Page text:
The titular Polite Society of Mahesh Rao’s darkly funny new novel, is Lutyen’s Delhi with Prithviraj road at the centre and apex of its ambitions. ‘Polite’ is a subjective term though, and no one knows it better than those on the fringes, trying to break into the seemingly impenetrable cliques, who play at being composed entirely of ‘old money’ and governed by arcane rules.
Despite maintain the happy pretense of a society comprised of only the pinnacle of sophistication, polite society is actually quite a mixed bag. There are the chosen ones, born to both manner inhabit the world with the assurance of being born to it, the ones whose obscene wealth and lavish spending of it allow them a place in it despite the derision at their vulgarity, the ones who no longer have the wealth to inhabit it comfortably-but do so any way with a mixture of their connections and personal savoir-faire. And finally there are the ones in purgatory, looking to break into the charmed circle but never quite having the confidence to be comfortable in it.
The people you need to know to climb your way into Polite Society via Prithviraj Road.
“She considered public-service commitments important to her personal growth and would drop into Dr Bhatia’s hospital whenever she had commitment-free weekday that took her in that direction. No one who favoured their privacy was likely to object when they discovered she was Dileep Khurana’s daughter.”
“Dileep had a terror of obscurity and irrelevance, and the way he decided to distinguish himself by his youthfulness and vitality…He employed the services of a nutritionist who had worked with several stars of The Bold and the Beautiful. He went sandboarding in Peru and more reluctantly, Dubai.”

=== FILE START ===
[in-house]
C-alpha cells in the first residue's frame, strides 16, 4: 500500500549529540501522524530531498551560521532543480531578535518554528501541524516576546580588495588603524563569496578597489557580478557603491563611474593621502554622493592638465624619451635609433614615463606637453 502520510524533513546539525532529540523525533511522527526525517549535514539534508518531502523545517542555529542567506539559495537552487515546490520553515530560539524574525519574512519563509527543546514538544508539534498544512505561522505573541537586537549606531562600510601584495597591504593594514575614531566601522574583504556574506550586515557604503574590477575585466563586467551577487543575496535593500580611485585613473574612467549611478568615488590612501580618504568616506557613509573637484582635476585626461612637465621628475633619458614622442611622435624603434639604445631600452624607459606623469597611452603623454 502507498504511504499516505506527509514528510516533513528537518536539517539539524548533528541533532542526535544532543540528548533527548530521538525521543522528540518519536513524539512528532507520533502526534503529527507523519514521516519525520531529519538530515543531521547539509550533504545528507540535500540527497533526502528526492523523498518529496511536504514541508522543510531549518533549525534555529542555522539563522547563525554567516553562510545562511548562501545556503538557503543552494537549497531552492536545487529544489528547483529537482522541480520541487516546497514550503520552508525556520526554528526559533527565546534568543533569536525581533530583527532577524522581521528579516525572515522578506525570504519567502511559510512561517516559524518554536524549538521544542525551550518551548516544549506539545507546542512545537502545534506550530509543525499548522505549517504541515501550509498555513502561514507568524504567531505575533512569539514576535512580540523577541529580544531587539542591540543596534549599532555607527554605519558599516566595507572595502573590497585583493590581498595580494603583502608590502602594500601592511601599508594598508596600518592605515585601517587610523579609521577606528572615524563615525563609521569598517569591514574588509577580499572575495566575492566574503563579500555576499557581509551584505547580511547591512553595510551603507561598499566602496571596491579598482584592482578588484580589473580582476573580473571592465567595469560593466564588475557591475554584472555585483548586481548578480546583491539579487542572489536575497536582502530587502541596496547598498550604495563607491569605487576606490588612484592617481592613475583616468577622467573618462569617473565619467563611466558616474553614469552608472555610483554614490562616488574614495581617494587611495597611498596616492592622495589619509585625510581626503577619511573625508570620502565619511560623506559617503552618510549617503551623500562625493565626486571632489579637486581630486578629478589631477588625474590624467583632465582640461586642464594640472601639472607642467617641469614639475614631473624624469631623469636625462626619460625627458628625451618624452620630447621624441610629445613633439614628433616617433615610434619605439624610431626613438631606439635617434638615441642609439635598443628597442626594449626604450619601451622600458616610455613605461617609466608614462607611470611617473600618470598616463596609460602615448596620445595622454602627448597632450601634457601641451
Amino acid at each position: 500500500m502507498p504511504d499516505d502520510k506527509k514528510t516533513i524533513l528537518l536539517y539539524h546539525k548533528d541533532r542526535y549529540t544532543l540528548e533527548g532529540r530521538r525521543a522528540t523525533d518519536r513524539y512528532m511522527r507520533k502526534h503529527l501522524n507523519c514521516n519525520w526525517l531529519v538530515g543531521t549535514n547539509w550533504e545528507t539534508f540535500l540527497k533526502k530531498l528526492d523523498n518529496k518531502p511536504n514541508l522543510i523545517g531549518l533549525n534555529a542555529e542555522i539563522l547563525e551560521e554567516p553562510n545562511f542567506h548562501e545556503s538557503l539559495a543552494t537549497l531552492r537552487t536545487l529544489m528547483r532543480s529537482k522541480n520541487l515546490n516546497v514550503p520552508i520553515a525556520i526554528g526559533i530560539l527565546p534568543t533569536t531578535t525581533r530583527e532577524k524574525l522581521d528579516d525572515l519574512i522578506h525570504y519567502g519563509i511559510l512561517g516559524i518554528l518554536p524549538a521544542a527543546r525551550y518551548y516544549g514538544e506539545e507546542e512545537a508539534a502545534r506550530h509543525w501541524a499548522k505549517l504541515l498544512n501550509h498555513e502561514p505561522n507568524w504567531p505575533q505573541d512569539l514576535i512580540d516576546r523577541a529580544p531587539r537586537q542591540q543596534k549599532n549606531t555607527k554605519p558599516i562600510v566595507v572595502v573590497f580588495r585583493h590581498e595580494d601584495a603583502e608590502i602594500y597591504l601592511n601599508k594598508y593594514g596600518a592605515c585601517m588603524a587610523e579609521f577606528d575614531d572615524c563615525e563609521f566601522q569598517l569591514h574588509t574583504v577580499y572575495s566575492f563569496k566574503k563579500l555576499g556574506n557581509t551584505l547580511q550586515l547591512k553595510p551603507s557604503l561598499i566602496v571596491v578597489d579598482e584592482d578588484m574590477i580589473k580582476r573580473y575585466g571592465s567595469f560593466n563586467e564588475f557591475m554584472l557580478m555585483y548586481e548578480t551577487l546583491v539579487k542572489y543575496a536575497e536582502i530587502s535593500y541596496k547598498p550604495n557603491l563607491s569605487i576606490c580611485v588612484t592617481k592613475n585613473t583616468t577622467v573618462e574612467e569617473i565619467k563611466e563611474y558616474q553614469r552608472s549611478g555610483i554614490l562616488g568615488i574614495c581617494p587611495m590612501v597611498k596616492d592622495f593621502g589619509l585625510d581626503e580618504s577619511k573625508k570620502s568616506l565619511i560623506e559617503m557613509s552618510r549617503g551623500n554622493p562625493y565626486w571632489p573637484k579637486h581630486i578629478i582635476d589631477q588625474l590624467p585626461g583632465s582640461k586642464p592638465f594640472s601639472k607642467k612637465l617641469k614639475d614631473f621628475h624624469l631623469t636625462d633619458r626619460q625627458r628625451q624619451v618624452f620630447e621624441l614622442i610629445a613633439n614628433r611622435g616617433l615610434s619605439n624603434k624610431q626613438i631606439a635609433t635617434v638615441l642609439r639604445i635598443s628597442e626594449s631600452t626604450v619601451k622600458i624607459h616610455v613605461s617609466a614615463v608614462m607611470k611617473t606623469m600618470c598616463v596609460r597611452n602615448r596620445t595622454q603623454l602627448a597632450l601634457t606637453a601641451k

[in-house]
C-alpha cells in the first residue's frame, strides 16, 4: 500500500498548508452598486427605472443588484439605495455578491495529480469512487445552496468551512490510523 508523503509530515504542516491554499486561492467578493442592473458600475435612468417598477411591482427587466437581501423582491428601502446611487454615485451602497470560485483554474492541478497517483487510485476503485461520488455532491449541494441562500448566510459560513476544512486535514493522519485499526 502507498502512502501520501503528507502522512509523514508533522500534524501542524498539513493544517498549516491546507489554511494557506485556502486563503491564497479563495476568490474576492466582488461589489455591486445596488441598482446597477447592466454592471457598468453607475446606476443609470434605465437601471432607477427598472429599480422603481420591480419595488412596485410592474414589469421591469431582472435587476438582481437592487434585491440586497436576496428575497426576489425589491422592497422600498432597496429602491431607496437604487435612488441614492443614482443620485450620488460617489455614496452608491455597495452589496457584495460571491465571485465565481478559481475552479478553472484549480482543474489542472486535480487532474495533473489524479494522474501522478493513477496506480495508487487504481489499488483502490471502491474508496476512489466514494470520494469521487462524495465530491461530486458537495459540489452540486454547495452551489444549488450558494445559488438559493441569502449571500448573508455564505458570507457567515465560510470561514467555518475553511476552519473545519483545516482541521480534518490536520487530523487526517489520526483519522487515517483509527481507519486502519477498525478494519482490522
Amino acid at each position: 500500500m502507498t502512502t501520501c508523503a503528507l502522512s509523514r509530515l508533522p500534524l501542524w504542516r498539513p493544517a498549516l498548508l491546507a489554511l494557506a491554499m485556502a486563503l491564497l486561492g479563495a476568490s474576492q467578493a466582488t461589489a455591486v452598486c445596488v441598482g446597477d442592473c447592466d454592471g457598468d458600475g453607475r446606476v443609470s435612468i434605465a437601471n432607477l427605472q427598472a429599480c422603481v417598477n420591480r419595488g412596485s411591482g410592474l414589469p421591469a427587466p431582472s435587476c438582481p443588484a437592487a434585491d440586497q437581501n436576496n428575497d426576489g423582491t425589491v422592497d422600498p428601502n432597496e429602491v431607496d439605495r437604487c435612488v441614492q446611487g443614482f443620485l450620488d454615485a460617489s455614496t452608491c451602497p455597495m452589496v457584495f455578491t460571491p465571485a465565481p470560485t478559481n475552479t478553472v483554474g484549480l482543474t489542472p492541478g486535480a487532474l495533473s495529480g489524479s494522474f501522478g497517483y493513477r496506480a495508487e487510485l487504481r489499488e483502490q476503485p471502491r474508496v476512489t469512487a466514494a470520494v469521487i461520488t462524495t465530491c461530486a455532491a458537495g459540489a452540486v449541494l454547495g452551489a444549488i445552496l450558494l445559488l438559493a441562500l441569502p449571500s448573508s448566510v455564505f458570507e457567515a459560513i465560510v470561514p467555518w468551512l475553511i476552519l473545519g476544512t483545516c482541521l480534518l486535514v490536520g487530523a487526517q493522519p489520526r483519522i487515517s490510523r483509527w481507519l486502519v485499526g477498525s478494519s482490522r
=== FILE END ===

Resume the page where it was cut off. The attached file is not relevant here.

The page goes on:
“Over time, he taught himself their ways. He talked about garden parties and private members’ clubs he hadn’t been to. It was easy these days: everywhere was photographed and reviewed. He learnt the easy manner of the young men he sought out. He googled assiduously and scrutinized connections on social media.”
“As expected, she had matured into a formidable beauty, with an elegant neck, unblemished skin, and the mouth of a vamp. Her first newspaper column was called ‘Dirty laundry’ and she dictated it to a woman called Rose who would come to her houses every Tuesday afternoon. A few months later, Nina remarried, changing her surname and the name of her column. It became ‘Nina Varkey’s Grapevine.’”
“In some ways, Ania’s initial interest in Dimple’s affairs could be placed on the same spectrum of charitable instincts as the one that led her to the animal shelter. When Dimple stared in confusion out of her large brown eyes Ania’s heart gave a little flip. But over time she had become genuinely fond of Dimple and didn’t see why thr girl shouldn’t reap the benefits of a superlative Delhi social life just because of her unfortunate beginnings.”
“The Khurana house had gradually anesthetized her, diminishing any desire for an independent life. With each passing year her face accommodated more of her fathers handsomeness, her eyelids becoming heavier, the jaw sitting a little more squarely. She quit her job as a museum curator and tired of her clamorous friends, Instead there were plump cushions, a bountiful supply of true crime paperbacks and a swirl of cream in the dishes that came up to her on a little trolley.”
“The same jacket day after day, the satchel with a broken zipper, the fraying above the shirt pocket, she was convinced it was all an affectation, a way of indicating to the world that their owner concerned himself only with matters of sublime worth and not mere flummeries. They had practically grown up in each others houses and she could almost predict his every gesture.”
“She presented a glassy indifference to anythinh Ania had to offer. She volunteetred nothing, disclosed nothing. Attempts to draw her out or share a confidence were futile. People were ‘sweet’ or ‘nice’, places were ‘great’ and a few times she had used the word ‘simpatico’. Her gaze was cool and hard.”
Keenly observed, sharply plotted and full of wit and brio, Polite Society reimagines Jane Austen’s Emma in contemporary Delhi to portray a society whose polished surface often reveals far more than is intended. For more posts like this, follow Penguin India on Facebook!